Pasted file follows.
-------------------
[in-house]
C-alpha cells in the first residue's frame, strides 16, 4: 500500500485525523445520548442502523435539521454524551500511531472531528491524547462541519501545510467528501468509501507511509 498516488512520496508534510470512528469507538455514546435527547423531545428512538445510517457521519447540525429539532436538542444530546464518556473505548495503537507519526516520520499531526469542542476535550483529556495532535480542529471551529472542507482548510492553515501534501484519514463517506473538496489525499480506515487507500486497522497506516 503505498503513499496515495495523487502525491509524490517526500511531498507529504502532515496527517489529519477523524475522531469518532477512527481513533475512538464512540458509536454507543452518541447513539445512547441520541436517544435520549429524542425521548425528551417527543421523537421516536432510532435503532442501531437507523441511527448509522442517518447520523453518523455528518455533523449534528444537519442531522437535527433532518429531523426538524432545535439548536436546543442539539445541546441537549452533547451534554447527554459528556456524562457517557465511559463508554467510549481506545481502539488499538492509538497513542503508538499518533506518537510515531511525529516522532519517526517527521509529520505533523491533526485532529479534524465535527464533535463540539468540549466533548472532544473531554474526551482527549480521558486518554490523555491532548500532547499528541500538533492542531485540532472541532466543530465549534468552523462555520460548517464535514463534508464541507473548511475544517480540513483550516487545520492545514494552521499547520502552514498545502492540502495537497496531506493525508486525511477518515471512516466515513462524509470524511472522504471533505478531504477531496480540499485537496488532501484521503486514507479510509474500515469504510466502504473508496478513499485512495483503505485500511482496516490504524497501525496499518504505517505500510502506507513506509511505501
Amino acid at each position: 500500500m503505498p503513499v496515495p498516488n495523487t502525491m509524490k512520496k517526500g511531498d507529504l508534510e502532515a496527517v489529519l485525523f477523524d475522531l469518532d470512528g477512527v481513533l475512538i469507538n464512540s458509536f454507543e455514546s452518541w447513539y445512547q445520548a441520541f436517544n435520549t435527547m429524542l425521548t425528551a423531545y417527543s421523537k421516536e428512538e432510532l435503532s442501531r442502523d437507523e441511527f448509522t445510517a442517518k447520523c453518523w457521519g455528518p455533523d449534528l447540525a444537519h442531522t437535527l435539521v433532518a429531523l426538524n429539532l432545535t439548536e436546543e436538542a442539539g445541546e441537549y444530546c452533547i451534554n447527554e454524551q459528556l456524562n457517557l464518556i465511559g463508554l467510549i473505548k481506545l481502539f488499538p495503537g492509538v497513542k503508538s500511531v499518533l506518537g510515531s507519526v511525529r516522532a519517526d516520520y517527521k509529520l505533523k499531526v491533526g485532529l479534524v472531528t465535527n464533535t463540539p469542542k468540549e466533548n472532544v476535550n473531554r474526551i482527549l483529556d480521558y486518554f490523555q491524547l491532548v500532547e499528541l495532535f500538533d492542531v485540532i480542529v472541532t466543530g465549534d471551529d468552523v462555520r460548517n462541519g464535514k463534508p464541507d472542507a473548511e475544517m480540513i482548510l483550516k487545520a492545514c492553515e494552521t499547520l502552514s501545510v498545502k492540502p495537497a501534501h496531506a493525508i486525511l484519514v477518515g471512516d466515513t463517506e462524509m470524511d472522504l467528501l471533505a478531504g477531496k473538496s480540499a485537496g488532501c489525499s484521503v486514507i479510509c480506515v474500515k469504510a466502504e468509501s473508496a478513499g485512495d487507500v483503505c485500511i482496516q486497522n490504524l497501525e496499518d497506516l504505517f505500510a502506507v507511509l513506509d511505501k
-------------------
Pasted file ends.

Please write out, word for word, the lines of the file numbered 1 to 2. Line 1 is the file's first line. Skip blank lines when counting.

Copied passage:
[in-house]
C-alpha cells in the first residue's frame, strides 16, 4: 500500500485525523445520548442502523435539521454524551500511531472531528491524547462541519501545510467528501468509501507511509 498516488512520496508534510470512528469507538455514546435527547423531545428512538445510517457521519447540525429539532436538542444530546464518556473505548495503537507519526516520520499531526469542542476535550483529556495532535480542529471551529472542507482548510492553515501534501484519514463517506473538496489525499480506515487507500486497522497506516 503505498503513499496515495495523487502525491509524490517526500511531498507529504502532515496527517489529519477523524475522531469518532477512527481513533475512538464512540458509536454507543452518541447513539445512547441520541436517544435520549429524542425521548425528551417527543421523537421516536432510532435503532442501531437507523441511527448509522442517518447520523453518523455528518455533523449534528444537519442531522437535527433532518429531523426538524432545535439548536436546543442539539445541546441537549452533547451534554447527554459528556456524562457517557465511559463508554467510549481506545481502539488499538492509538497513542503508538499518533506518537510515531511525529516522532519517526517527521509529520505533523491533526485532529479534524465535527464533535463540539468540549466533548472532544473531554474526551482527549480521558486518554490523555491532548500532547499528541500538533492542531485540532472541532466543530465549534468552523462555520460548517464535514463534508464541507473548511475544517480540513483550516487545520492545514494552521499547520502552514498545502492540502495537497496531506493525508486525511477518515471512516466515513462524509470524511472522504471533505478531504477531496480540499485537496488532501484521503486514507479510509474500515469504510466502504473508496478513499485512495483503505485500511482496516490504524497501525496499518504505517505500510502506507513506509511505501